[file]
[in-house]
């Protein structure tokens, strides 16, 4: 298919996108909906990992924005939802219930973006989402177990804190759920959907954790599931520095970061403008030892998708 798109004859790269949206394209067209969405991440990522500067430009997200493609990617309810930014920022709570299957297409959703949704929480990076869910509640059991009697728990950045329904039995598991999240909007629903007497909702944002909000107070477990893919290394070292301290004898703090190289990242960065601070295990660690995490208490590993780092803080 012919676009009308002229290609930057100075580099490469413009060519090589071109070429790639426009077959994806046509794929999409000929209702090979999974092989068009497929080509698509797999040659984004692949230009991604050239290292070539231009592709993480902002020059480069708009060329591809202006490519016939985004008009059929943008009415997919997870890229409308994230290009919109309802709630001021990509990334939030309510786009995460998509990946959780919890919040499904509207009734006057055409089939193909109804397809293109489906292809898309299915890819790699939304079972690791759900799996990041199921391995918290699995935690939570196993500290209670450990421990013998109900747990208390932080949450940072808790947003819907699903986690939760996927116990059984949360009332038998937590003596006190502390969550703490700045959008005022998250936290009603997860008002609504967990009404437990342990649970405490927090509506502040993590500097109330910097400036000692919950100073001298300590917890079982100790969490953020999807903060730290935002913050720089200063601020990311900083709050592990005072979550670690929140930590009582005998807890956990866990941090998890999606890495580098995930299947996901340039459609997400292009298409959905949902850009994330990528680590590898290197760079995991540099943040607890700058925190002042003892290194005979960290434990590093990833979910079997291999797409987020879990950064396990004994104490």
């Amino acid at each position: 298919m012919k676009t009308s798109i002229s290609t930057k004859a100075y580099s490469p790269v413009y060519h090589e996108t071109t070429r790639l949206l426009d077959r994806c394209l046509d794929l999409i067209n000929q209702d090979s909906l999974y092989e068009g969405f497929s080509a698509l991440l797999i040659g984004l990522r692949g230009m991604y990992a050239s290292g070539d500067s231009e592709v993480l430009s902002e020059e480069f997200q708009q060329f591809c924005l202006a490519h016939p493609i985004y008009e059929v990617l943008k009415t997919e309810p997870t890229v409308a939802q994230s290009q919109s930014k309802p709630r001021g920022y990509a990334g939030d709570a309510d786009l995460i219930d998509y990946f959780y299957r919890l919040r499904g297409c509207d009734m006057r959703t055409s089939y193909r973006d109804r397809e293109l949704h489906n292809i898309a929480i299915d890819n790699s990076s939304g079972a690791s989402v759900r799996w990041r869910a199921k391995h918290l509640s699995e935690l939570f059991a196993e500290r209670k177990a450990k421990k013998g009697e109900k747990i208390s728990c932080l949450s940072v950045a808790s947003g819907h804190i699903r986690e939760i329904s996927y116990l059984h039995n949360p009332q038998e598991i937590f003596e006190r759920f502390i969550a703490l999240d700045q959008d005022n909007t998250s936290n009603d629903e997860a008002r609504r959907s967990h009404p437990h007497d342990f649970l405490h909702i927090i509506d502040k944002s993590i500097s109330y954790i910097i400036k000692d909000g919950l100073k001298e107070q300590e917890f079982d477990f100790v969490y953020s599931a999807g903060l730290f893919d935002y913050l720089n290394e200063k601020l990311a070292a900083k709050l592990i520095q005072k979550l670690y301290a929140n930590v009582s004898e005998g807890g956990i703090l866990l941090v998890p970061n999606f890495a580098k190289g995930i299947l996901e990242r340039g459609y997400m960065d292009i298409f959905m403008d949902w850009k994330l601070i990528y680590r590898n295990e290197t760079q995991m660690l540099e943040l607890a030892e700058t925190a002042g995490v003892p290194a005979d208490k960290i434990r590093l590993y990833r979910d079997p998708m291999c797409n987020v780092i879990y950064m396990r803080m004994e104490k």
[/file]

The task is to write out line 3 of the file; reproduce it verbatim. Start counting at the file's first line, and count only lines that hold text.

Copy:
């Amino acid at each position: 298919m012919k676009t009308s798109i002229s290609t930057k004859a100075y580099s490469p790269v413009y060519h090589e996108t071109t070429r790639l949206l426009d077959r994806c394209l046509d794929l999409i067209n000929q209702d090979s909906l999974y092989e068009g969405f497929s080509a698509l991440l797999i040659g984004l990522r692949g230009m991604y990992a050239s290292g070539d500067s231009e592709v993480l430009s902002e020059e480069f997200q708009q060329f591809c924005l202006a490519h016939p493609i985004y008009e059929v990617l943008k009415t997919e309810p997870t890229v409308a939802q994230s290009q919109s930014k309802p709630r001021g920022y990509a990334g939030d709570a309510d786009l995460i219930d998509y990946f959780y299957r919890l919040r499904g297409c509207d009734m006057r959703t055409s089939y193909r973006d109804r397809e293109l949704h489906n292809i898309a929480i299915d890819n790699s990076s939304g079972a690791s989402v759900r799996w990041r869910a199921k391995h918290l509640s699995e935690l939570f059991a196993e500290r209670k177990a450990k421990k013998g009697e109900k747990i208390s728990c932080l949450s940072v950045a808790s947003g819907h804190i699903r986690e939760i329904s996927y116990l059984h039995n949360p009332q038998e598991i937590f003596e006190r759920f502390i969550a703490l999240d700045q959008d005022n909007t998250s936290n009603d629903e997860a008002r609504r959907s967990h009404p437990h007497d342990f649970l405490h909702i927090i509506d502040k944002s993590i500097s109330y954790i910097i400036k000692d909000g919950l100073k001298e107070q300590e917890f079982d477990f100790v969490y953020s599931a999807g903060l730290f893919d935002y913050l720089n290394e200063k601020l990311a070292a900083k709050l592990i520095q005072k979550l670690y301290a929140n930590v009582s004898e005998g807890g956990i703090l866990l941090v998890p970061n999606f890495a580098k190289g995930i299947l996901e990242r340039g459609y997400m960065d292009i298409f959905m403008d949902w850009k994330l601070i990528y680590r590898n295990e290197t760079q995991m660690l540099e943040l607890a030892e700058t925190a002042g995490v003892p290194a005979d208490k960290i434990r590093l590993y990833r979910d079997p998708m291999c797409n987020v780092i879990y950064m396990r803080m004994e104490k």